When I started Ahimsa I knew what I wanted to do, but I had no idea what I was getting myself into. Every once in a while, things start to pile up and I just feel like I’m failing at everything. Figuring out a lot of the little (and big) things, learning by trial and error and realizing how much of myself it was going to take to launch a company was challenging.
There was one particular week that I was exhausted, had hit some roadblocks and had not spent nearly enough time with my kids. It was a week of failure and mom guilt. Then, my six-year-old daughter looked up at me with the prototype of our nesting spoon in her hand and said, “Mom, did you make this? So, does this mean you’re an inventor?!”
I had to stop, pause and think about an answer. Then I opened my mouth and said, “well, I guess it does!” She replied with “Wow - I want to be an inventor too.” Cue waterfall tears. That very night, I started writing my first draft of a patent.
I realized that while I was having mom guilt about not being able to do our routine trips to The Children’s Museum, my kids were watching me and learning STEM in a different and exciting way. As a mom, we often feel like we have to juggle it all. Being productive at work, cooking healthy dinners, scheduling HVAC maintenance, signing up for soccer leagues, starting a company … and somehow spending time and effort equally on each task. Even though I continually come up short for the expectations I set for myself, I have been working to focus more on the strong example I am setting for my kids. Particularly my two little girls.
My girls as "princess super heroes!"
Just this week I was listening to an NPR reporter discuss how culturally ingrained it is for boys to be encouraged to “help out” girls beginning at a very young age. It reminded me of a study that came out just a few months ago that showed boys and girls begin with similar math abilities. So why do men seem to excel in STEM education and careers? One of the study’s authors suggested “the answer involves the societal messages girls and young women get, and the difficulty of entering a field that includes very few women. You can look at ratios of women and men participating in different activities and you can get the hint.”
My father pursued a career in science and encouraged us to pursue our own passions. My mom, like many Asian mothers, placed an emphasis on education. She would serve us homemade South Indian food (on stainless steel of course!) and with a stern smile and raised eyebrow say “ok - eat then study.” She said that boys AND girls can do anything they put their minds to .. again, Mother knows best.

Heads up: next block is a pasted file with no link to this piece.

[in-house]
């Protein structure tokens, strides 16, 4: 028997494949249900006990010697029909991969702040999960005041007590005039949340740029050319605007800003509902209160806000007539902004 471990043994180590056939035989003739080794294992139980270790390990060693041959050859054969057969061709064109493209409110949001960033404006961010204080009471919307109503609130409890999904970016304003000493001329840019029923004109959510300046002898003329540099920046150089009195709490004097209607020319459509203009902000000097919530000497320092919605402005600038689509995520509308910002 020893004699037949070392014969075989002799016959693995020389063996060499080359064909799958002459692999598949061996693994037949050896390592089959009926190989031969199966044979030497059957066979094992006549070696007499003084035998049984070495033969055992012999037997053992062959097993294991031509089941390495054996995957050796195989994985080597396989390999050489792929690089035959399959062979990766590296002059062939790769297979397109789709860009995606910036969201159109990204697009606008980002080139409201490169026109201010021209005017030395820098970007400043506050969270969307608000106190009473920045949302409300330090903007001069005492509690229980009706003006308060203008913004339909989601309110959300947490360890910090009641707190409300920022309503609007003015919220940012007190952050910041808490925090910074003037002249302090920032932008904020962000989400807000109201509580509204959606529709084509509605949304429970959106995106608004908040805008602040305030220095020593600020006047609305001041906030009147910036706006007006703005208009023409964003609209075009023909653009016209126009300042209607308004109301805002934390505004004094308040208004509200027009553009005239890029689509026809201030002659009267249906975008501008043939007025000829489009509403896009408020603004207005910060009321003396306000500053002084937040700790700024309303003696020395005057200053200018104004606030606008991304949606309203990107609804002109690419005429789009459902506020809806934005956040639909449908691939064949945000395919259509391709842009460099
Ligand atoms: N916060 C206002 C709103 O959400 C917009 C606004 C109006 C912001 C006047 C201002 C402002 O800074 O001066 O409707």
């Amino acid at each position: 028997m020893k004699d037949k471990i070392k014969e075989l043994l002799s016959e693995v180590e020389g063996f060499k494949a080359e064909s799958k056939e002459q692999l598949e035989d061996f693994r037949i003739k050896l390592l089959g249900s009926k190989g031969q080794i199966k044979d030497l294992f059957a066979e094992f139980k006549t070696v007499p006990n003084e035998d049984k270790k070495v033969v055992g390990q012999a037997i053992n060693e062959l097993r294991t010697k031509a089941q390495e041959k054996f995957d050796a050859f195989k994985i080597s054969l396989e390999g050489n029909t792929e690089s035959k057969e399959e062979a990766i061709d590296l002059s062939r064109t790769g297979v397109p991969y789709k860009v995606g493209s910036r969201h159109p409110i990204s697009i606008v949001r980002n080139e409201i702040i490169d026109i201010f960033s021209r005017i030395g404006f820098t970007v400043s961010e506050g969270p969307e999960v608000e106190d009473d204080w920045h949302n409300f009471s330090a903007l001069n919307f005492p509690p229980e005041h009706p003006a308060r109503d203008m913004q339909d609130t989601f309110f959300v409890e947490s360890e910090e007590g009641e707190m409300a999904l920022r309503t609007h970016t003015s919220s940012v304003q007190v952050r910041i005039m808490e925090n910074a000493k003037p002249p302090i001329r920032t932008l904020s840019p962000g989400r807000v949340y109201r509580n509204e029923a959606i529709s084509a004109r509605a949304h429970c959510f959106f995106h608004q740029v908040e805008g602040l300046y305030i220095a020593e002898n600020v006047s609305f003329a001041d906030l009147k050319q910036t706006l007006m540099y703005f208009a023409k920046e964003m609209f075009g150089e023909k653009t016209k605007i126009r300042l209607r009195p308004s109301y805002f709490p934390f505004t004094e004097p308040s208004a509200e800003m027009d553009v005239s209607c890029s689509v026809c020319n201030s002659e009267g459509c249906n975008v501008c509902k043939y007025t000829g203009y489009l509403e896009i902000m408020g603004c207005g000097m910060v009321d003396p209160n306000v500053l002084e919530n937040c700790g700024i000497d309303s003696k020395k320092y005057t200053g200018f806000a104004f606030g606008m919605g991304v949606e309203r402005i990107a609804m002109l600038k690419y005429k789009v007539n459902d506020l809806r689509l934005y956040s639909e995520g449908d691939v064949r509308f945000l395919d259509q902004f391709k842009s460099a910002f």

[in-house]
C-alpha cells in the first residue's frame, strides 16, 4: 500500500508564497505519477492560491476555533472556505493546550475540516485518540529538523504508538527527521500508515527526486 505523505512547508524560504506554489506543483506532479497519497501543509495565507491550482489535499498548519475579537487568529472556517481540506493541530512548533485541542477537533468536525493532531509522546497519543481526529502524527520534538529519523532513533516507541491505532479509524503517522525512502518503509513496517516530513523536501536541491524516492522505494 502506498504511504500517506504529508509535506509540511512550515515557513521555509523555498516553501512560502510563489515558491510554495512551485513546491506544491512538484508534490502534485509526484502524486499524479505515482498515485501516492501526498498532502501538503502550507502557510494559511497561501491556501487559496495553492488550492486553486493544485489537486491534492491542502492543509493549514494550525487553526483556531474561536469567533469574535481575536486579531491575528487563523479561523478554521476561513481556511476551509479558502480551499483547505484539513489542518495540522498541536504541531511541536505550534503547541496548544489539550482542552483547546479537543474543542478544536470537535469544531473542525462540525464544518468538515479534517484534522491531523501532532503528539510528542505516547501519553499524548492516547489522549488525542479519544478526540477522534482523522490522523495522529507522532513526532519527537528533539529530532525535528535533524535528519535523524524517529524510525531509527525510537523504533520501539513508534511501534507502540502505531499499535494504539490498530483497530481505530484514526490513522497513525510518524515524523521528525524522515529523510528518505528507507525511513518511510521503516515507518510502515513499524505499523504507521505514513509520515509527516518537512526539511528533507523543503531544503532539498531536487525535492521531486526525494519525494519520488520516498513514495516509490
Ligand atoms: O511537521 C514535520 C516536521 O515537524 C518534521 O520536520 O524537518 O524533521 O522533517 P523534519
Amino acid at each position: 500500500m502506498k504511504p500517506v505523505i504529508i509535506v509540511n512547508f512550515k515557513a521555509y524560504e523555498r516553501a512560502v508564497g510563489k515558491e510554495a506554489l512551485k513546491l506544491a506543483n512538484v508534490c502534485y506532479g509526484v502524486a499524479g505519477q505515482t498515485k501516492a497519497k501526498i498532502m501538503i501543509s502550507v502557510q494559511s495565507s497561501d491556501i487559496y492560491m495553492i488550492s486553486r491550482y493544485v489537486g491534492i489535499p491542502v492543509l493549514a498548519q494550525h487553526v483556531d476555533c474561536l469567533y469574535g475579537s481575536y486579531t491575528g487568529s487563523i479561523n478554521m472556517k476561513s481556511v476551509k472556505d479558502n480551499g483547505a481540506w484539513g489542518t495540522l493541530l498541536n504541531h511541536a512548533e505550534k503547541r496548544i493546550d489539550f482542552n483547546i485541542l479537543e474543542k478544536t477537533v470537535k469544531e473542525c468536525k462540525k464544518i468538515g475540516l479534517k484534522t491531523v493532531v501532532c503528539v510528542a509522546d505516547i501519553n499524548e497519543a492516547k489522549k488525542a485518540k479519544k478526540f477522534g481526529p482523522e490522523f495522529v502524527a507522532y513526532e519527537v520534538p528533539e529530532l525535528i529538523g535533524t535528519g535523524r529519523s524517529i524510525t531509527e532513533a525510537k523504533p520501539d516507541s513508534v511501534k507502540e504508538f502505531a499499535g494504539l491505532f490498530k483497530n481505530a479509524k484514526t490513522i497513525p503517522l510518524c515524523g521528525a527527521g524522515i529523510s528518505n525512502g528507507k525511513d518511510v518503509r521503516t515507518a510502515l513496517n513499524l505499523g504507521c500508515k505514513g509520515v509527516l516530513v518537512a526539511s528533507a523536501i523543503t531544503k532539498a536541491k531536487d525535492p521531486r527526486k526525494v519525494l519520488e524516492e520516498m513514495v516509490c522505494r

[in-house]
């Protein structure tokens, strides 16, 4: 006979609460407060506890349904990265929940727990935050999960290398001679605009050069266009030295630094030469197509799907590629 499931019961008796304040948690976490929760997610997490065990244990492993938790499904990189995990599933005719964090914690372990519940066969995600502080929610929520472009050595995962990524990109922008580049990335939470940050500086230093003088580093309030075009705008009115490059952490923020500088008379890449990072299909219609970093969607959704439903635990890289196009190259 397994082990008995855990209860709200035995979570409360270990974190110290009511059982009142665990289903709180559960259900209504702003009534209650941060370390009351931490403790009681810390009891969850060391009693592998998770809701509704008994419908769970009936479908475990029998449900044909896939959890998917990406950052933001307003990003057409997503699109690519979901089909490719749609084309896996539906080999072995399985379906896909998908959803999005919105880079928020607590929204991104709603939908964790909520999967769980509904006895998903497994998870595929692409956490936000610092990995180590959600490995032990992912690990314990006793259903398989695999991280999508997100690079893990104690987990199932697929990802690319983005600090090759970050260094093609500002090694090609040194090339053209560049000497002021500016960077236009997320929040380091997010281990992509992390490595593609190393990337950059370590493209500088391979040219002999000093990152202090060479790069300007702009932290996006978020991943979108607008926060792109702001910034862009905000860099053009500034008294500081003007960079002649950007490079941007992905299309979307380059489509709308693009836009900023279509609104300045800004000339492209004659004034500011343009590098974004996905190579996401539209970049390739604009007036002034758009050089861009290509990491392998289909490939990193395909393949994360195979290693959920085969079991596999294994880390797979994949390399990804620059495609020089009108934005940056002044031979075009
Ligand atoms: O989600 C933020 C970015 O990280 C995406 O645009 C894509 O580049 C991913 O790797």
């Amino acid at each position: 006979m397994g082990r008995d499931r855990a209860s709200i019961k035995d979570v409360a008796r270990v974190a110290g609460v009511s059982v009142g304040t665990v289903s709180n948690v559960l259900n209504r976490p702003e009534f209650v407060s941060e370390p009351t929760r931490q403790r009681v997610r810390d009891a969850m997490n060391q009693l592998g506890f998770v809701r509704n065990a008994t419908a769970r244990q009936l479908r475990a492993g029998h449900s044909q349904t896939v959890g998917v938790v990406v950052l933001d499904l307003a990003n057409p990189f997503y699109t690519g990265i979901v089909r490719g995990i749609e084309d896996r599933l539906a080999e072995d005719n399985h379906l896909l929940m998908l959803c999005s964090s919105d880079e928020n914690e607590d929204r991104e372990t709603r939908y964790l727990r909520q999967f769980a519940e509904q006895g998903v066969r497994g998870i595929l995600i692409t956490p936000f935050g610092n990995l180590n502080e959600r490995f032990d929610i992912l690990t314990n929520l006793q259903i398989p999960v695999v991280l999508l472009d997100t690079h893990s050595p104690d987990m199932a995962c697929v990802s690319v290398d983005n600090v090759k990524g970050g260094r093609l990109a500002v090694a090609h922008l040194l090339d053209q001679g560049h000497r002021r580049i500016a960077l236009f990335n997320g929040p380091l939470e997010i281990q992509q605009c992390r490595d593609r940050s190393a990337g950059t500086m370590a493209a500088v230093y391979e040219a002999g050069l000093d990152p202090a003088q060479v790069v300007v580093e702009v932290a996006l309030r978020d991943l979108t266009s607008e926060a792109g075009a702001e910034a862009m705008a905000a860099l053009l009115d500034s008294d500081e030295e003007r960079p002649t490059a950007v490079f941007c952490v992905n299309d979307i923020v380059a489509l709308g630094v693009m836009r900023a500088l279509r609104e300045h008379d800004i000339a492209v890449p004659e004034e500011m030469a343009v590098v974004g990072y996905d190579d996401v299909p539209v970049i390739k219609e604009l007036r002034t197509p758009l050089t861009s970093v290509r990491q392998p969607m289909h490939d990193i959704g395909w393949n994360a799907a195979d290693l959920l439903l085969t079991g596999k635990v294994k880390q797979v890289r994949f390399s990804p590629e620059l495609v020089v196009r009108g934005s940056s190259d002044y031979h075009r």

I remember walking through the halls of our medical school and noticing the class photos framed on the walls starting in 1903 were all male. They continued to be all male for years and then finally, you would see one or two females in that composite. Now, for the first time in history, women make up the majority of U.S. medical students! Wow.
So, I’ve now unintentionally entered the world of women inventors with the Ahimsa patent pending nesting spoon. The idea was born out of wanting convenience as I was feeding my nephew. I had been out of the baby phase for quite a while and was caring for him while my sister was on an emergency medicine fellowship interview. I had completely forgotten how messy feeding a baby was! I wanted to set the spoon down, so I could wipe his mouth, but then the mess would get on the high chair or the spoon would tip over the bowl. I thought, hmmm, there must be a spoon that would just rest neatly inside a bowl. After consulting the Internet I couldn't find great options. I worked through many prototypes to fine-tune it for tiny little mouths. And to stay true to our message, I wanted it to have a lifetime’s worth of use. That’s why I wanted the handle to be a bit longer so it could double as a great coffee or tea stirrer! It not only hooks nicely on an Ahimsa bowl or yogurt cup, but fantastically on a mug as well.
When I designed it, it just made sense. I didn’t realize at the time I was actually inventing something. Even typing this it seems a little crazy. I’m an inventor it seems, as my daughter so practically pointed out.
As much as I’d like to say women are being heralded for many inventions, I was shocked to find out how few women-credited inventions there are. Last year the United States Patent Office published new data that showed “the number of patents with at least one woman inventor increased from about 7% in the 1980s to 21% by 2016. Despite this increase, the percentage of all patent inventors that are women, or the annual “women inventor rate,” reached only 12% in 2016.”
I am so grateful for the many women inventors who came before me and hope to encourage all of you who have that next great idea! Sara Blakely is one of my many inspirations. She invented something many women wanted (SPANX®) while facing challenges in a male-dominated manufacturing world. She wrote her own patent because she couldn’t afford a patent attorney and now ... She is a billionaire cheerleader to WOMEN entrepreneurs and inventors - her attitude, ingenuity and perseverance is an inspiration to so many.
Necessity is the mother of invention. So the way I see it - mothers are natural inventors. We often see the world through needs - of our partners, children, professions, homes and ourselves. We often are devising solutions to issues we see in our daily lives. So, you’ve probably already invented something! And as I’m finding, there is an expansive community of women that is ready to help you in any way possible. The #womensupportingwomen movement is real. (By the way, I just learned what a hashtag is a few months ago).
So go on ladies… do your thing. You’ve got this.